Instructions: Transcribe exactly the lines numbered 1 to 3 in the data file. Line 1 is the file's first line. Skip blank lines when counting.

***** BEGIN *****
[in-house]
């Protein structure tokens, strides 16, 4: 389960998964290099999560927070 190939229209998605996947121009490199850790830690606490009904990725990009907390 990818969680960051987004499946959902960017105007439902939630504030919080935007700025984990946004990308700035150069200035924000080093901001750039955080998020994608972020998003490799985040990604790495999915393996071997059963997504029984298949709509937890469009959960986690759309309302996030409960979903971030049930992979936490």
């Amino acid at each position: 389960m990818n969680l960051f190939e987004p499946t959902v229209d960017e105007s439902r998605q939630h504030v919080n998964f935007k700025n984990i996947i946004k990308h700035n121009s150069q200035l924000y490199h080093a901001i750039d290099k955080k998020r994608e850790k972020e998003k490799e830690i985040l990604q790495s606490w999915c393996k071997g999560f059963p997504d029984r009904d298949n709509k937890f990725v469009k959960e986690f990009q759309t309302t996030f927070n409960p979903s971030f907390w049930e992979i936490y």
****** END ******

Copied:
[in-house]
């Protein structure tokens, strides 16, 4: 389960998964290099999560927070 190939229209998605996947121009490199850790830690606490009904990725990009907390 990818969680960051987004499946959902960017105007439902939630504030919080935007700025984990946004990308700035150069200035924000080093901001750039955080998020994608972020998003490799985040990604790495999915393996071997059963997504029984298949709509937890469009959960986690759309309302996030409960979903971030049930992979936490």
């Amino acid at each position: 389960m990818n969680l960051f190939e987004p499946t959902v229209d960017e105007s439902r998605q939630h504030v919080n998964f935007k700025n984990i996947i946004k990308h700035n121009s150069q200035l924000y490199h080093a901001i750039d290099k955080k998020r994608e850790k972020e998003k490799e830690i985040l990604q790495s606490w999915c393996k071997g999560f059963p997504d029984r009904d298949n709509k937890f990725v469009k959960e986690f990009q759309t309302t996030f927070n409960p979903s971030f907390w049930e992979i936490y």